What appears to make a difference in his book is meat:
"Where UVR is limited by latitude and urbanization, the prevalence of privational rickets and osteomalacia is determined by dietary factors. Limited UVR is necessary but insufficient to induce ‘cases’ of privational rickets or osteomalacia unless the diet deviates from the Western omnivore pattern. This diet is characterized by high intakes of meat, fish and eggs, and low intakes of high-extraction cereals. The Western omnivore diet provides complete protection from privational rickets and osteomalacia from infancy to old age at the low levels of dietary vitamin D intake which characterize the largely unfortified British diet and at the levels of casual exposure to UVR experienced in the high latitudes of the UK. An omnivore Western diet will not prevent hypovitaminosis D at very low or zero UVR exposure levels; by inducing mild secondary hyperparathyroidism this may contribute to the risk of type two osteoporosis in old age. As the dietary pattern moves from omnivore to vegetarian, rachitic and osteomalacic risk rise synergistically with falling exposure to UVR (Fig. 1). UVR exposure levels associated with Asian rickets and osteomalacia in the UK are similar to the casual daylight exposure levels of a substantial proportion of the urban white population. Dietary risk factors for privational rickets and osteomalacia are independent of the low vitamin D content of most foods and appear to result from interactions between constituents of animal foods (predominantly meat and meat products) and the intermediary metabolism of endogenously-synthesized vitamin D."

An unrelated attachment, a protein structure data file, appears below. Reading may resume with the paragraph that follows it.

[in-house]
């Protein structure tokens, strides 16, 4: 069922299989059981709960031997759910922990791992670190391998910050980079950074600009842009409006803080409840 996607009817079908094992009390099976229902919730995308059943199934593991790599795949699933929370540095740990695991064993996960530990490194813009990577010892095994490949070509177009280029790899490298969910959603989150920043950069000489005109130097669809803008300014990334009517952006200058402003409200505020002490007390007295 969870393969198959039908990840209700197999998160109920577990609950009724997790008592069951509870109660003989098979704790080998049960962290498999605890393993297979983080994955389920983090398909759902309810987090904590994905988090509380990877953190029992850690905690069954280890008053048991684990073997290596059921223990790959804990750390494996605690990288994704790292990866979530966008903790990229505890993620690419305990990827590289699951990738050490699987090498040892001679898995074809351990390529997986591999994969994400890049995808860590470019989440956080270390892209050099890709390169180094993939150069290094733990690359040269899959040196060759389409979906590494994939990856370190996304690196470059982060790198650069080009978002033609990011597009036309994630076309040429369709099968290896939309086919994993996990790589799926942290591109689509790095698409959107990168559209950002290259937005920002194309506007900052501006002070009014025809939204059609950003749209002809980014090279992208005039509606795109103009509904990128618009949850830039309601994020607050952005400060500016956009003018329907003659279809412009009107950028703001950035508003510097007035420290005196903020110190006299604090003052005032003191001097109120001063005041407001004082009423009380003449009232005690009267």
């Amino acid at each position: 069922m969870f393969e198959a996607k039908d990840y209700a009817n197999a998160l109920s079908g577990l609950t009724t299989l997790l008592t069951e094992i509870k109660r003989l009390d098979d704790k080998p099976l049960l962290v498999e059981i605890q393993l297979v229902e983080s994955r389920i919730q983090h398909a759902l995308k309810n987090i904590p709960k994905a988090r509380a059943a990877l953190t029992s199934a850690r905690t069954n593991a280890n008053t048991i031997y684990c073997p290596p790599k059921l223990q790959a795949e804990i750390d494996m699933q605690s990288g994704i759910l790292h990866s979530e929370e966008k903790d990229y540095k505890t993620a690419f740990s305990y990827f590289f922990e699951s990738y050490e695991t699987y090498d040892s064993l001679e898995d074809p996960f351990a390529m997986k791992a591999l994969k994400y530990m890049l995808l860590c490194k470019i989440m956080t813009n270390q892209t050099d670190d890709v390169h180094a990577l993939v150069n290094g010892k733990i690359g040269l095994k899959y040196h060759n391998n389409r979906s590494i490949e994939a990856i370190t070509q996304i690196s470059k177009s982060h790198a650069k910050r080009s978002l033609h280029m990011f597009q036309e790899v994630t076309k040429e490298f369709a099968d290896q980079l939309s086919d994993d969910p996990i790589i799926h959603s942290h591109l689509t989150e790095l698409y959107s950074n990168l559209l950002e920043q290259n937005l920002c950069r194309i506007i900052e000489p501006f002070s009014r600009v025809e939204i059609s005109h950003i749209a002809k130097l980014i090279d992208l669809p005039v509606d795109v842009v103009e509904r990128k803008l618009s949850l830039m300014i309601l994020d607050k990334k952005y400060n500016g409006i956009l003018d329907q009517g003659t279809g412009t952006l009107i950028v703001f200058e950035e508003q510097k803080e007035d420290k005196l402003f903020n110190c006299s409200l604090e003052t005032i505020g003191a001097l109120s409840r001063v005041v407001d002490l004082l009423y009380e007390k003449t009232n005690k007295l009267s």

Dunnigan feels the evidence from Glasgow suggests that an animal based diet largely protects against bone based effects of gross 1,25(OH)2D deficiency in the plasma. Supplementary vitamin D does also work, but was only transiently taken up by the Asian community.
"The provision of free vitamin D supplements in 1979 in an effort to reduce the prevalence of Asian rickets in the city is not responsible for this trend (Dunnigan et al. 1985). Supplement uptake declined rapidly within a few years of the onset of the campaign and vitamin D supplements are now rarely consumed by Asian schoolchildren and women (Henderson et at. 1989)."
Omnivory was taken up with westernisation of the diet. Along with the disappearance of rickets there was noted the arrival of appendicitis, an excellent confirmation of the switch in diet pattern.
From all of this I would deduce that, under marginal levels of UVB in Glasgow, the primary determinant of gross clinical expression of deficiency of vitamin D is vegetarianism. There is a protective effect of meat consumption. McDonalds will do. So might reindeeer meat in the Magdalenian Basin 18,000 years ago.